US servicewoman accused of killing motorcyclist by careless driving can be tried in UK, judge rules 

US air force servicewoman accused of killing motorcyclist by careless driving as she travelled home from military base can be tried in the UK, judge rules

  • Matthew Day, 33, died after a Honda Accord collided with his Yamaha motorbike
  • Airman First Class Mikayla Hayes, 24, denies causing death by careless driving
  • She argues she was on duty at the time and should be tried by US military court
  • But judge at Westminster Magistrates’ Court has ruled Hayes will be tried in  UK

A US Air Force servicewoman accused of killing a motorcyclist by careless driving as she drove home from her RAF base will be tried in the UK, a judge has ruled.

Matthew Day, 33, was riding his Yamaha motorcycle when he was struck by a red Honda Accord on the A10 in Southery, near Downham Market, Norfolk.

The father-of-one later died of his injuries following the crash on August 26.

Mikayla Hayes, a 24-year-old Airman First Class, denies causing his death death by careless driving.

Lawyers for the servicewoman, who wore a black two-piece suit, argued that she should face a US military court as she was still on duty when the crash took place.

Barrister Andrew Cogan argued this was the case because Hayes was in uniform when making a 30-minute journey from her RAF Lakenheath base in Suffolk to her home accommodation, which is paid for by her employer, following a PT class.

The US Air Force (USAF) had also served the Crown Prosecution Service (CPS) with a certificate under the 1952 Visiting Forces Act, which asserts jurisdiction.

But deputy senior district judge Tan Ikram ruled at Westminster Magistrates’ Court today that Hayes will be tried at a UK court.

Mikayla Hayes, a 24-year-old Airman First Class, pictured outside Westminster Magistrates Court earlier this month

Mikayla Hayes, a 24-year-old Airman First Class, pictured outside Westminster Magistrates Court earlier this month

Matthew Day, 33, was riding his Yamaha motorcycle when he was struck by a a red Honda Accord on the A10 in Southery, near Downham Market, Norfol

Matthew Day, 33, was riding his Yamaha motorcycle when he was struck by a a red Honda Accord on the A10 in Southery, near Downham Market, Norfol

He instead agreed with the arguments of prosecutor Rachel Scott, who said that Hayes was no longer on duty while driving home.

The judge said: ‘The contents of the US Air Force certificate is rebutted. This court must now move on to the next stage of proceedings.’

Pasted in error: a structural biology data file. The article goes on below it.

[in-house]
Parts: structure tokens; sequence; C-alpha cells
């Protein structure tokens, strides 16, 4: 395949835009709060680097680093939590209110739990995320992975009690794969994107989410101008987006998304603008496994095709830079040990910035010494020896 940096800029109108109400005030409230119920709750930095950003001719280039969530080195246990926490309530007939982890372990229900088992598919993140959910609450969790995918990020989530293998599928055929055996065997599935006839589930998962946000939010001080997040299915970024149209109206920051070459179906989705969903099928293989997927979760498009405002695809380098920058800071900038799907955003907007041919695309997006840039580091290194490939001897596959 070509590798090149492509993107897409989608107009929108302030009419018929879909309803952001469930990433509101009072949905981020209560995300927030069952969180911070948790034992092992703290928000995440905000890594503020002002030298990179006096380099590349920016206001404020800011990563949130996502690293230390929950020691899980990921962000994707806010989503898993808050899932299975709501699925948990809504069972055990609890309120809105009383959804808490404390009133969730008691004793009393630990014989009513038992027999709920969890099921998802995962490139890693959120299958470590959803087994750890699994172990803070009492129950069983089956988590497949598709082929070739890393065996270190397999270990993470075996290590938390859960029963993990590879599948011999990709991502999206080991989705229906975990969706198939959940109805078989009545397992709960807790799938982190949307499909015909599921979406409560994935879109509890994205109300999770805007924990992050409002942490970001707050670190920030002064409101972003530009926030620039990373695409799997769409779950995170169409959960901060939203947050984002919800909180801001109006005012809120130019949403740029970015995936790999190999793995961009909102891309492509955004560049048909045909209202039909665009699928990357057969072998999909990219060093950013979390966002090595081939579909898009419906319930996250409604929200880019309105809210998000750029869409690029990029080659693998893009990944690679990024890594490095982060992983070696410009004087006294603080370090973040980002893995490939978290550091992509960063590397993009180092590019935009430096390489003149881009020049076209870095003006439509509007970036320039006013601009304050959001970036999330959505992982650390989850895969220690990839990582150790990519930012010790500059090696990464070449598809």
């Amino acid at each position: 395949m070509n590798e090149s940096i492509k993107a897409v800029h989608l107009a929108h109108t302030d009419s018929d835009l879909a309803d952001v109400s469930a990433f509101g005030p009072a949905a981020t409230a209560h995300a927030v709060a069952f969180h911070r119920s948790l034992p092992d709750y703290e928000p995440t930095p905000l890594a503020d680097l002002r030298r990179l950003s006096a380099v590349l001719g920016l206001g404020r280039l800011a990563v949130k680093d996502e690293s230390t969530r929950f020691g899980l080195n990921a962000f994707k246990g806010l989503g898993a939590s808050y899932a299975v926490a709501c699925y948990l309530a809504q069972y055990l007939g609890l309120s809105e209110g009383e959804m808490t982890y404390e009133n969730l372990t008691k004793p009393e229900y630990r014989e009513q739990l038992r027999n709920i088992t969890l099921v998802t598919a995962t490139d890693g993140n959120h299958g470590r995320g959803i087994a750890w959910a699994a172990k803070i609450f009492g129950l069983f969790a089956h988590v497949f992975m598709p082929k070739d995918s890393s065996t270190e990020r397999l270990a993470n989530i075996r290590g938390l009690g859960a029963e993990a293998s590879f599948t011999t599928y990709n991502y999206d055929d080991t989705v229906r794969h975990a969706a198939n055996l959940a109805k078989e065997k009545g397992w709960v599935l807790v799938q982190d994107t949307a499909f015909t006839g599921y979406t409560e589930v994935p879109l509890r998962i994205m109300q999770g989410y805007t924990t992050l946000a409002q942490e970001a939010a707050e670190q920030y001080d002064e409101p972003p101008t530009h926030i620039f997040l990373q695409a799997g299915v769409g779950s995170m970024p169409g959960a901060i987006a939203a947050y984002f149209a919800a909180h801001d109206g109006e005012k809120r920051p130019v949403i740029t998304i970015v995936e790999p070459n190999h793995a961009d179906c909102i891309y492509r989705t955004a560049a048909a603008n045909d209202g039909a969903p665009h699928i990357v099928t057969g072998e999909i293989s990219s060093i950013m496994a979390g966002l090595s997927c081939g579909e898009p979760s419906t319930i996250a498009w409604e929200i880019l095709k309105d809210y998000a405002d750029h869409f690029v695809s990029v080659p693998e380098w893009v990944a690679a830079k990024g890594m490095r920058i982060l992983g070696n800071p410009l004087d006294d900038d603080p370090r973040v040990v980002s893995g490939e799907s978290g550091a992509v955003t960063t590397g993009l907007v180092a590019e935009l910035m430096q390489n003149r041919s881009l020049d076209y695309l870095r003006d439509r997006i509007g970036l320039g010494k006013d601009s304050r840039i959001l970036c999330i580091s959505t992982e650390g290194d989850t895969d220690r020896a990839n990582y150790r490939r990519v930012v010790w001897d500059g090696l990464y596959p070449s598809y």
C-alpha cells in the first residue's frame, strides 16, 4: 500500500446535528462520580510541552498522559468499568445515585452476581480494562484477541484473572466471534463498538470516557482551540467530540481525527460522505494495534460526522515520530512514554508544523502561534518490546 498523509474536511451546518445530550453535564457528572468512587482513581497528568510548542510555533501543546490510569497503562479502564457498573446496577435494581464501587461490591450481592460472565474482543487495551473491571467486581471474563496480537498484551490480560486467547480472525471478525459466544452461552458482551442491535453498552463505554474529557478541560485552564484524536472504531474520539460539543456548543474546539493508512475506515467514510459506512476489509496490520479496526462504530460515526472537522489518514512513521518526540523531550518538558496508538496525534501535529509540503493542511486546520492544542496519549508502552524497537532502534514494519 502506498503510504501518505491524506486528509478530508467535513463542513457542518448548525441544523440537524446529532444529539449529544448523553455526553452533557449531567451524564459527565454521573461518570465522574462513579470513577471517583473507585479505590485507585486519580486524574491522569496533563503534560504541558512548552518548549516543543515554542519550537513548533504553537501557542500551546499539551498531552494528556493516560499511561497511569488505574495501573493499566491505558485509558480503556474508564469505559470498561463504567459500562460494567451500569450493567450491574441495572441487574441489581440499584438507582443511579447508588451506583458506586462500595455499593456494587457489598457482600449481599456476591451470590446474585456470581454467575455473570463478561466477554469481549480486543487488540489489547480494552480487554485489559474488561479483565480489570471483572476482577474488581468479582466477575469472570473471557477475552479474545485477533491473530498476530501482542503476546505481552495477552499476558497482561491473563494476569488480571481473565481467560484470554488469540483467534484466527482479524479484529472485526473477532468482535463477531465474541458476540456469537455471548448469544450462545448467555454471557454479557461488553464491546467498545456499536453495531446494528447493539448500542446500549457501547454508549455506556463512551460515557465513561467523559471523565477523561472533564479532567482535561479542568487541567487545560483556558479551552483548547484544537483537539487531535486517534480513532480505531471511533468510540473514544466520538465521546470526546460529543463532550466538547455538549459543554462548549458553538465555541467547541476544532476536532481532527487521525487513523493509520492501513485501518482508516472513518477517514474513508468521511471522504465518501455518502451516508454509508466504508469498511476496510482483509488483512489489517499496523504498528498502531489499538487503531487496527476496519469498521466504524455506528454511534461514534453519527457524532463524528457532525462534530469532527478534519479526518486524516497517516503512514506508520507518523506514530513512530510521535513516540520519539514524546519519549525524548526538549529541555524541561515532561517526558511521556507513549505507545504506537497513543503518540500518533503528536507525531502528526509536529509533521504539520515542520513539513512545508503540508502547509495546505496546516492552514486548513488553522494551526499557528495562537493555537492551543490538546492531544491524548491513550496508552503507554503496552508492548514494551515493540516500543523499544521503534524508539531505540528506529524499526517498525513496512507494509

Outlining his decision, he added: ‘There is no evidence the fuel for her journey was paid for by the US Air Force. She paid for the fuel herself.

‘While I note that her accommodation was paid for by the US Air Force, I do not find that a factor as to whether she was on duty. She was simply travelling home after a day at work.

‘The prosecution has persuaded me that this falls within the bounds of a normal case.

‘When you consider all the circumstances, the particular journey and the collision after did not arise out of or in the course of duty.’

Hayes had a US licence, a UK licence from April 2022 and a third US Government-related vehicle licence for her work.

She had been in the UK for three months and was on her first posting as a serving member of the US air force when the incident took place. 

Ms Scott earlier told the court that the USAF were asking the court to make ‘a very significant decision for a sovereign to surrender jurisdiction to a foreign military power’ which would be an ‘extraordinary thing’ to do.

Shesaid: ‘Whether the offence arose out of Ms Hayes acting as a member of USAF, the CPS say no, based on the simple facts that this defendant had finished work and was driving where she wanted, by choice, in her free time – not acting out of or in the course of her duty.

Flowers pictured at the side of the A10 at Southery in Norfolk following the fatal collision in August

Flowers pictured at the side of the A10 at Southery in Norfolk following the fatal collision in August

‘The collision occurred when the defendant finished work, when she finished work it was not something that arose out of or in the course of her duty.’

Ms Scott also told the court that the case should be transferred back to the local area, so Mr Day’s family can attend the trial.

Hayes elected to be tried by a jury at Crown Court and entered a not guilty plea following the ruling.

She will next appear at Norwich Crown Court on December 21.

Source

Related posts